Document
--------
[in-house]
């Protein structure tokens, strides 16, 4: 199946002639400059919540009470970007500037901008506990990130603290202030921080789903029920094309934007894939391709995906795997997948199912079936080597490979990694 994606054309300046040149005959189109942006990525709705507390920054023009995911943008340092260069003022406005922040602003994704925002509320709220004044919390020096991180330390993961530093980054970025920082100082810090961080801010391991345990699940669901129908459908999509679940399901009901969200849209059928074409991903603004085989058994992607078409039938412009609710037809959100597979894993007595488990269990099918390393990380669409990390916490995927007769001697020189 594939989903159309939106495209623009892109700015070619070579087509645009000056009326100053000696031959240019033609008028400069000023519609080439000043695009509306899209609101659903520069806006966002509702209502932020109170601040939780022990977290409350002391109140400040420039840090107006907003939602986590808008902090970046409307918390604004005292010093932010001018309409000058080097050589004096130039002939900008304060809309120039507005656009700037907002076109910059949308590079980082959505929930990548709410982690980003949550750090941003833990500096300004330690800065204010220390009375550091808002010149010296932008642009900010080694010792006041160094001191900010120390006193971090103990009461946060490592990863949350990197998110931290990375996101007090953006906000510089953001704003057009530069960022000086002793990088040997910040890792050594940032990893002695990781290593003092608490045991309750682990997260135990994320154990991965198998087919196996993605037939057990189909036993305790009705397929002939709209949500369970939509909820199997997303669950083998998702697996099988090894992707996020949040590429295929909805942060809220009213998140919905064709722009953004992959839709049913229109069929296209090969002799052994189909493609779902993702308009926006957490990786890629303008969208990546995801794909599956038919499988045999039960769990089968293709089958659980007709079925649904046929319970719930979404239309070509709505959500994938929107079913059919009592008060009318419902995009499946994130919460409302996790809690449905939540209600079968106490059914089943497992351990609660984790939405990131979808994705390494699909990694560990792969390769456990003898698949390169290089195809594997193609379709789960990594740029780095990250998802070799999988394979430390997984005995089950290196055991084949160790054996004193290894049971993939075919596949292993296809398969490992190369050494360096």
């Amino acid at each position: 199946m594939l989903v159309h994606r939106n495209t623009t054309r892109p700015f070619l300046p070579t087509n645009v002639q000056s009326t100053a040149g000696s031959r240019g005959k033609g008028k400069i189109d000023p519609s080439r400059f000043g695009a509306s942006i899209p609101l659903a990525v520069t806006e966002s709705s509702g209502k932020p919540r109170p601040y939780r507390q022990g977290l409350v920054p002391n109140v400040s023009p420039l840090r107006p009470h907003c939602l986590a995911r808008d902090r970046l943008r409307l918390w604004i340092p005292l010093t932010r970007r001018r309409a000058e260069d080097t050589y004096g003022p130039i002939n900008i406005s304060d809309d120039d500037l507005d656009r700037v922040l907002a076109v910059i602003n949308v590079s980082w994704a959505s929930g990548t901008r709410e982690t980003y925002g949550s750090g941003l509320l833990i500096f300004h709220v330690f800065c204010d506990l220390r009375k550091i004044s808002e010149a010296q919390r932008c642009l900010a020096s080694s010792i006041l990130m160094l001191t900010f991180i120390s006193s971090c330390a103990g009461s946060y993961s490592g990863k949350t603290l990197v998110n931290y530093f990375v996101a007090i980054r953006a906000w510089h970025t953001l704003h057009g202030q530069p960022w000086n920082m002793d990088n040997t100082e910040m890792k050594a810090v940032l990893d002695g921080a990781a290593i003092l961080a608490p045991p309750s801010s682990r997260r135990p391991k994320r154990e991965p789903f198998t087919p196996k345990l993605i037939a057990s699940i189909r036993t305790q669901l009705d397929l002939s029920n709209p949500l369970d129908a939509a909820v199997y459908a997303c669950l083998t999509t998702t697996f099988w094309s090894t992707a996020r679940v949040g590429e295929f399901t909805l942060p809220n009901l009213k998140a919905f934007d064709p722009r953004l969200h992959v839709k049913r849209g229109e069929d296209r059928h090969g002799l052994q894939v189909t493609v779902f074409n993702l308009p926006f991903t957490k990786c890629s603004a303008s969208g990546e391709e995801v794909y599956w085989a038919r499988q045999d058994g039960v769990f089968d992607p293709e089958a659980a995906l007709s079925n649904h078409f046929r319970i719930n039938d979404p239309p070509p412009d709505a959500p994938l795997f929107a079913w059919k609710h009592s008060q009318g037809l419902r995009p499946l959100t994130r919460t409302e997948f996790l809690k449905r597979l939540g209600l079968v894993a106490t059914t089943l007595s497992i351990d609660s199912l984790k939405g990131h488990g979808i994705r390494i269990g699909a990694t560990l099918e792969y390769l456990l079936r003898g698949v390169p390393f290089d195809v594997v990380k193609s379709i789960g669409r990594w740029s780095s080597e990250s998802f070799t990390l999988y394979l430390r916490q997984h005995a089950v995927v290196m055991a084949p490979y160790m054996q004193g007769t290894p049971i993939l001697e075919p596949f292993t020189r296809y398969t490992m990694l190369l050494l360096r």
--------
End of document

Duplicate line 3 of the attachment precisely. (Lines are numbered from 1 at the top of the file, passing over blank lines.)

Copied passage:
């Amino acid at each position: 199946m594939l989903v159309h994606r939106n495209t623009t054309r892109p700015f070619l300046p070579t087509n645009v002639q000056s009326t100053a040149g000696s031959r240019g005959k033609g008028k400069i189109d000023p519609s080439r400059f000043g695009a509306s942006i899209p609101l659903a990525v520069t806006e966002s709705s509702g209502k932020p919540r109170p601040y939780r507390q022990g977290l409350v920054p002391n109140v400040s023009p420039l840090r107006p009470h907003c939602l986590a995911r808008d902090r970046l943008r409307l918390w604004i340092p005292l010093t932010r970007r001018r309409a000058e260069d080097t050589y004096g003022p130039i002939n900008i406005s304060d809309d120039d500037l507005d656009r700037v922040l907002a076109v910059i602003n949308v590079s980082w994704a959505s929930g990548t901008r709410e982690t980003y925002g949550s750090g941003l509320l833990i500096f300004h709220v330690f800065c204010d506990l220390r009375k550091i004044s808002e010149a010296q919390r932008c642009l900010a020096s080694s010792i006041l990130m160094l001191t900010f991180i120390s006193s971090c330390a103990g009461s946060y993961s490592g990863k949350t603290l990197v998110n931290y530093f990375v996101a007090i980054r953006a906000w510089h970025t953001l704003h057009g202030q530069p960022w000086n920082m002793d990088n040997t100082e910040m890792k050594a810090v940032l990893d002695g921080a990781a290593i003092l961080a608490p045991p309750s801010s682990r997260r135990p391991k994320r154990e991965p789903f198998t087919p196996k345990l993605i037939a057990s699940i189909r036993t305790q669901l009705d397929l002939s029920n709209p949500l369970d129908a939509a909820v199997y459908a997303c669950l083998t999509t998702t697996f099988w094309s090894t992707a996020r679940v949040g590429e295929f399901t909805l942060p809220n009901l009213k998140a919905f934007d064709p722009r953004l969200h992959v839709k049913r849209g229109e069929d296209r059928h090969g002799l052994q894939v189909t493609v779902f074409n993702l308009p926006f991903t957490k990786c890629s603004a303008s969208g990546e391709e995801v794909y599956w085989a038919r499988q045999d058994g039960v769990f089968d992607p293709e089958a659980a995906l007709s079925n649904h078409f046929r319970i719930n039938d979404p239309p070509p412009d709505a959500p994938l795997f929107a079913w059919k609710h009592s008060q009318g037809l419902r995009p499946l959100t994130r919460t409302e997948f996790l809690k449905r597979l939540g209600l079968v894993a106490t059914t089943l007595s497992i351990d609660s199912l984790k939405g990131h488990g979808i994705r390494i269990g699909a990694t560990l099918e792969y390769l456990l079936r003898g698949v390169p390393f290089d195809v594997v990380k193609s379709i789960g669409r990594w740029s780095s080597e990250s998802f070799t990390l999988y394979l430390r916490q997984h005995a089950v995927v290196m055991a084949p490979y160790m054996q004193g007769t290894p049971i993939l001697e075919p596949f292993t020189r296809y398969t490992m990694l190369l050494l360096r």